Building Operating Management

Planning Is Easier Said Than Done



On health care campuses, constant change magnifies project challenges


By Randy Keiser   Design & Construction

Big Jobs: Campus Renovations

A renovation program on a campus sets off a reaction that can be overwhelming. More buildings mean more existing conditions to deal with and more surprises as construction proceeds. Also, as the number of people affected multiplies, so does the difficulty of getting decisions approved. Scheduling can become a nightmare. Differences among project team members are magnified. A project in one building gets in the way of operations at other buildings. To top it off, everything happens in a spotlight more intense than anything a single-building renovation could ever attract.

This section looks at strategies that have met renovation challenges on different kinds of campuses. Not surprisingly, many of the underlying principles are the same — the need for careful planning, for example, and the importance of effective communication. Also no surprise: Those things are easier said than done. To help get them done, this section highlights key steps that make renovation programs succeed on different campus settings.

Health care institutions face myriad challenges to deliver quality care to an increasingly sophisticated patient population. As a result, many institutions are involved virtually nonstop in renovation projects designed to enhance the range and quality of the services they provide.

The challenges facing building owners and facility executives planning a renovation are magnified on a health care campus, which must address such issues as infection control, utility loads, switchovers, service to physicians and patients, and the impact of design on existing facilities and activities, such as emergency helicopter approaches. The issues are further exacerbated by the economic trends in today’s health care field. Frequent turnover in administration, as well as architects, creates “short-term institutional memory” on campuses that have seen many major additions and alterations through the years.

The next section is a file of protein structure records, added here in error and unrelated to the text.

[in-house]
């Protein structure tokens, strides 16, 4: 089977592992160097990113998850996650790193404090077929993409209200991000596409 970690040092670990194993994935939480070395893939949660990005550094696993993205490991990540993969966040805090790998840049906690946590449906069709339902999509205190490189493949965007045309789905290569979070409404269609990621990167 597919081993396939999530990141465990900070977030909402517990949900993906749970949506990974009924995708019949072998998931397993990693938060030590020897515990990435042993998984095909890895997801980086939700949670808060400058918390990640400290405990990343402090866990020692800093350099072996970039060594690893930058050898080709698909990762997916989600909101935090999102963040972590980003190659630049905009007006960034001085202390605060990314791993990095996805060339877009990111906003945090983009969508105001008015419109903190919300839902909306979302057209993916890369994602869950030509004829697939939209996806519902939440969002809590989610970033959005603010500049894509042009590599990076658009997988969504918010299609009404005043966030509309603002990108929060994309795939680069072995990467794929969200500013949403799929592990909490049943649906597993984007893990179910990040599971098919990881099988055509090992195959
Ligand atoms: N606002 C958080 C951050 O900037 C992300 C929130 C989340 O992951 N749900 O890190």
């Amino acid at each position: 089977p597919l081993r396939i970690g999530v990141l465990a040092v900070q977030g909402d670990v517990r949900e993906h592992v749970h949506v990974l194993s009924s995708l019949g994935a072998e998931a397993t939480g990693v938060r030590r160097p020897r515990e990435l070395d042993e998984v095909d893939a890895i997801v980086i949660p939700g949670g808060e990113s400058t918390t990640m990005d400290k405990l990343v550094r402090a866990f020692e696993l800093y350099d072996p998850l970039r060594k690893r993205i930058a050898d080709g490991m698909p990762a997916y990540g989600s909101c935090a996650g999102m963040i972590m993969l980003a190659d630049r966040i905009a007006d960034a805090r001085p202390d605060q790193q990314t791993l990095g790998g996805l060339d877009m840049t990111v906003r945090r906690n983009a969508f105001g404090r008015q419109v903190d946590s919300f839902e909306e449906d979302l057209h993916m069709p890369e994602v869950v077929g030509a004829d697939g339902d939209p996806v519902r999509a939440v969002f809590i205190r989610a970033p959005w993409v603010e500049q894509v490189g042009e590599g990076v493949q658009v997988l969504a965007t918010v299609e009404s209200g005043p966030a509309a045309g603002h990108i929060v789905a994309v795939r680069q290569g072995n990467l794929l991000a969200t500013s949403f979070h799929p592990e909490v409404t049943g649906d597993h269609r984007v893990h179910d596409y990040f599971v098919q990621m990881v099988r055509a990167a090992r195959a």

Minimizing disruption to ongoing hospital activities and ensuring a successful, cost-effective project requires careful planning by an experienced health care design and construction management team, including a construction manager who knows the history and needs of the institution.

Selecting materials that are appropriate, cost-effective and available to meet the construction schedule is one of the key decisions during the planning stage. Pricing, delivery and scheduling information is essential to making the right decision for the location.

Consider additions at two hospitals, one in Evansville, Ind. and another in Nashville. In both cases, the question of whether concrete or steel would be the least expensive structural material arose. An analysis showed that the project in Evansville would be less expensive to construct of steel, while the project in Nashville would be cheaper to build in concrete because of local differences in material costs, labor and staging issues.

Another challenge is selecting and ordering materials with long lead times. On many health care campuses, brick is the traditional building skin; renovations, additions and new buildings must harmonize with existing facilities. On one project, there was a one-year lead time for delivery of brick to match existing structures. That fact necessitated early decisions so orders could be placed during the planning and design process.